From Germany to Nepal: M+Power volunteer helps rebuild following quake
At the beginning of September, Christian Bangert of Gelnhausen, Germany, left for a 3 and a half month assignment as an M+Power volunteer, working with the Nazarene church in Nepal.
He is filling a support role for the Nepal leadership as they work on plans for helping people to rebuild after the April 2015 earthquake, as well as to establish 10 child-focused community development centers for long-term ministry in carefully selected communities.
M+Power is a Eurasia Region initiative to match up willing volunteers with short and long-term service opportunities throughout the region.
Bangert is among the first of three people from the region to serve with M+Power. A chemical engineer, Bangert has participated in a number of short-term mission teams from Germany, working in South Asia and Eastern Europe; most of his previous trips lasted a week or two. In addition to being his longest ministry trip, it’s also the longest time he has spent outside his native Germany.
Prior to leaving for Nepal, Bangert attended the Eurasia Mission Orientation in Büsingen, Germany, in May, one of two held in the region this year to prepare potential volunteers for cross-cultural ministry.
“Wherever I go with Work & Witness teams, I have this feeling in my heart that this is what I’m passionate about," he said in a video interview from the Nazarene district center in Kathmandu. "Now I’m done with my studies. [I thought] if it’s God’s plan, I’ll take the first step, and I did this, and everything just fell into place and worked fine. I really think that God was calling me because I could also see that He’s working.”
One sign for Bangert was that his company allowed him to take the 3 and a half months off work for the trip.
Since being in Nepal, Bangert has been assisting the local Nepal team with visiting earthquake-hit communities and in preparing a project proposal they have submitted to Nazarene Compassionate Ministries. The proposal includes goals to build 50 new, earthquake-proof houses and to do 70 partial constructions. They also want to establish 10 child-focused community development centers in three to four districts where there is currently no Nazarene or church presence.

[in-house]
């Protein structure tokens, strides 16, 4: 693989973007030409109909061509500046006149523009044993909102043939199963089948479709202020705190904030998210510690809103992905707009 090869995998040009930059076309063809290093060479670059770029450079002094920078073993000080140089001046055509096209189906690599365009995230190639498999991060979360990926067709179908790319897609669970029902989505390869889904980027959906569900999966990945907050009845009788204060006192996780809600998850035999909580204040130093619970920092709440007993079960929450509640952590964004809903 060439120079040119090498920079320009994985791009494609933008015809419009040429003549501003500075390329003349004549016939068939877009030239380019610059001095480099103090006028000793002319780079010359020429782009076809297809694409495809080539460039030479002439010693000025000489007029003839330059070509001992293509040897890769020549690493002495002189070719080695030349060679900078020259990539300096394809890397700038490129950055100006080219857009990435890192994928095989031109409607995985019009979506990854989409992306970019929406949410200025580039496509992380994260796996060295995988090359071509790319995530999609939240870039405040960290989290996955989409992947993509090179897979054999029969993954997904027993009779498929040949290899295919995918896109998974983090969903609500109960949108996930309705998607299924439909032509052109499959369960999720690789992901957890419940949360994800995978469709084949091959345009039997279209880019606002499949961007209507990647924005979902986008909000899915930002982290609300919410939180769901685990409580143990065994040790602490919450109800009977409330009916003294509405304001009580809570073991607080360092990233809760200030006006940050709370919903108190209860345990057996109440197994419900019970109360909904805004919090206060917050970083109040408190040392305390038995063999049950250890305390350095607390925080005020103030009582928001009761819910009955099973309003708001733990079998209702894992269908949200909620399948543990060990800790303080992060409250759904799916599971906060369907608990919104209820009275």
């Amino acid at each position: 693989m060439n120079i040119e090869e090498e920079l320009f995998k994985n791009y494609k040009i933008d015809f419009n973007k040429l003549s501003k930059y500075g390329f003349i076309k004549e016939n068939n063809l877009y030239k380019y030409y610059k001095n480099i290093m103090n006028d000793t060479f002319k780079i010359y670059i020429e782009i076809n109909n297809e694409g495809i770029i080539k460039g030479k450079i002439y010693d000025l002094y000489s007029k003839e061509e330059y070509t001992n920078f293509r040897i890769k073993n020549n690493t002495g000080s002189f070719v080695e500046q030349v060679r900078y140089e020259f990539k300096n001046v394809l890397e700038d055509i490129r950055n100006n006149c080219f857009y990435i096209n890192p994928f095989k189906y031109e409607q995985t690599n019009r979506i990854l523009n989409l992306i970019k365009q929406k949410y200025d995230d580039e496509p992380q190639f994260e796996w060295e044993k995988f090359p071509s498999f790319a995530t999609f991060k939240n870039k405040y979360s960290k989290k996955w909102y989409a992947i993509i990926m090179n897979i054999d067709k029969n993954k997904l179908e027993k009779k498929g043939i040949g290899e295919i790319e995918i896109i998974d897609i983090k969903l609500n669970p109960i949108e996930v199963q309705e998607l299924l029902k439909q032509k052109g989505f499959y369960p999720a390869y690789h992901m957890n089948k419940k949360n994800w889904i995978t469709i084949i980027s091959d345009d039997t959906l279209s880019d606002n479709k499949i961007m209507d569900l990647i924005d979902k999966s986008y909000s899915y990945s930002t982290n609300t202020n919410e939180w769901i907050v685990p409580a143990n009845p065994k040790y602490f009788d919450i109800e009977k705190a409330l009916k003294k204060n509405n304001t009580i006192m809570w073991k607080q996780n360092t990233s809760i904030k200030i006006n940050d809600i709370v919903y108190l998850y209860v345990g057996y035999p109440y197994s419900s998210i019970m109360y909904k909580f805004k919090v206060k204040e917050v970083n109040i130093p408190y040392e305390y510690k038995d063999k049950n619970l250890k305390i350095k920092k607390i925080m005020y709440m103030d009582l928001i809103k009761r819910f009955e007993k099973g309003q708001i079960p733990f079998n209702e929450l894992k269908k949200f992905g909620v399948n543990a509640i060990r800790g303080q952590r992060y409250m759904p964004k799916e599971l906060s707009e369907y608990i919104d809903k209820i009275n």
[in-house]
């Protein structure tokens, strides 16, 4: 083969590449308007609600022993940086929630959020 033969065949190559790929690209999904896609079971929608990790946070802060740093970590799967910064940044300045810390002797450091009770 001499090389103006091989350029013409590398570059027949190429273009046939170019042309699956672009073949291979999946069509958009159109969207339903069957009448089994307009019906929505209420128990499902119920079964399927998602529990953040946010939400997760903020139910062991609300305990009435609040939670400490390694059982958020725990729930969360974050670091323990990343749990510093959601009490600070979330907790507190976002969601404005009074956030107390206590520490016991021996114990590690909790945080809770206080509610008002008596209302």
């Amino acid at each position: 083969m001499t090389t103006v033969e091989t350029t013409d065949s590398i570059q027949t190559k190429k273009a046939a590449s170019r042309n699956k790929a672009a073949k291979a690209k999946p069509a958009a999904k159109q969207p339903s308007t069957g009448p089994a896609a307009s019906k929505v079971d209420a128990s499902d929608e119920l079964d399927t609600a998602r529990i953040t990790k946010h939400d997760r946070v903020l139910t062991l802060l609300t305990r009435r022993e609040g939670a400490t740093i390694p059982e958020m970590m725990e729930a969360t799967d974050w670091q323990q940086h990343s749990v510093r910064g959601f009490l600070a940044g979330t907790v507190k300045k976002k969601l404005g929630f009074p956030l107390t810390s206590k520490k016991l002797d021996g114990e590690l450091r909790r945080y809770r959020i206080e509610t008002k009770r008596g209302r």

While Bangert has traveled widely on mission trips before, it is quite different to go without a team and be gone longer than a week or so, he said.
“In a team you work much more in a shorter time and it’s more stressful and you don’t get the chance to have deep relations with people,” he said. “Here you have time to build relations and get a deeper feeling and understanding for the culture.”
One of his favorite memories during his time in Nepal so far was when he went with the local Nazarenes to a village in the mountains. When they arrived, many of the people were out in the street because of a festival that was under way.
“I started to connect to the children and after 5 to 10 minutes I was chasing them all through the town and we ran and played and had so much fun," Bangert said. "It was a wonderful time.”
Language and culture barriers have not prevented Bangert from having meaningful interactions with the local people.
“I don’t understand their language, but still they receive you with an open heart," he said. "They’re friendly and kind. That was something very special to me.”
Bangert had advice for others in Eurasia who may be considering serving as volunteers cross-culturally somewhere else in the region:
“If you have that feeling on your mind and your heart, then pray about it," he said. "But not just pray about it — try and see if God opens the doors, because if we just sit and just pray and don’t try, nobody will come knocking on your door, most probably.”